Please say a little bit about yourself and what you do for a living.
My name is Giovanni, I am from Peru. I am a PhD student here in Pittsburgh in the Department of Hispanic Languages and Literatures. I am also a Spanish teacher.
How important in your identity is being Latino?
That’s a good question. Because it is something that has become more important here in the United States. It’s not as important in Peru, because in Peru I am Peruvian and I am from Lima, so that is my identity. It’s something that has more meaning here, because at least in my case I realize that I have more in common with Latino people. And because of these interactions, I think I have developed a new way of identifying myself. So, for example, when I make a joke, sometimes I need to talk about something that I have in common with the person, and I cannot find that in common with American people easily. So it’s easier with Latino people. When I want to talk about something, about political stuff or soccer or whatever else, I find that I have more in common with Latinos. So it’s something that has become more important here in Pittsburgh than in Peru.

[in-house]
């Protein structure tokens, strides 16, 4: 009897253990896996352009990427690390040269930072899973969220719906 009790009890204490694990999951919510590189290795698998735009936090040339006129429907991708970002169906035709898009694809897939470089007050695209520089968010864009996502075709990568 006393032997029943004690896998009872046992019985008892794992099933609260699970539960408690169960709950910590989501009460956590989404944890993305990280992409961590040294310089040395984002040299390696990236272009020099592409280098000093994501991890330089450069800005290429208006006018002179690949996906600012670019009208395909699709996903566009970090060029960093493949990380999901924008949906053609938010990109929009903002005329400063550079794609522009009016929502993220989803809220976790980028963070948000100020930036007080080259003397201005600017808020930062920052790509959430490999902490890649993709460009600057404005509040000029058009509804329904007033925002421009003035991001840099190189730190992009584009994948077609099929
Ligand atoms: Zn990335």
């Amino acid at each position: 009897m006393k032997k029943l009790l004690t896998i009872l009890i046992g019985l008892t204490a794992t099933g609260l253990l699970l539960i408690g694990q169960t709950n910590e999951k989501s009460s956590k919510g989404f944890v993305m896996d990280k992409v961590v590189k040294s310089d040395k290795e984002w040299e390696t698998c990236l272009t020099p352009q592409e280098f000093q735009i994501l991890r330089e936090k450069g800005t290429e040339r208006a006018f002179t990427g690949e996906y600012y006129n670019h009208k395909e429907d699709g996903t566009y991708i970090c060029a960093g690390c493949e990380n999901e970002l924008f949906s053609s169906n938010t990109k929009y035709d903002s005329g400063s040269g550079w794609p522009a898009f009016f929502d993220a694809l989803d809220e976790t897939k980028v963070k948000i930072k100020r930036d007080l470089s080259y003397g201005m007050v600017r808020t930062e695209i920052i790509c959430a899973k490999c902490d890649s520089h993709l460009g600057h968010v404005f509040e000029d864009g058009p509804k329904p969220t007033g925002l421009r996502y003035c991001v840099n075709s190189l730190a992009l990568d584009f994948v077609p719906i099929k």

Is there something that you particularly value of your nationality, or of being Latino?
Sure. Well, being Peruvian helps me to sort of build my identity here, because I am not American. It’s a different issue being Peruvian in Peru and being Peruvian in a different country, in this case the United States. You find out that your own traditions and your own culture are more valuable here. Suddenly, you realize how significant they are for you and how strong is your connection with them. That's why I miss religious festivals or typical dances, despite the fact that I didn't pay attention to most of them when I was living in Peru. Also, how we socialize is different. We are closer, we kiss each other. I don’t know what the right word is—maybe cariñoso. That is something that’s valuable for me and it is not that common for Americans, I think.
Have you ever been treated differently because of being Latino?
Maybe. I don’t know if it’s because I am Latino, but in some cases I think because I do not speak English that well, people don’t have too much patience. But here in Pittsburgh, in most cases I haven’t felt that people have treated me in a bad way. I think that people have been very polite and respectful with me in general.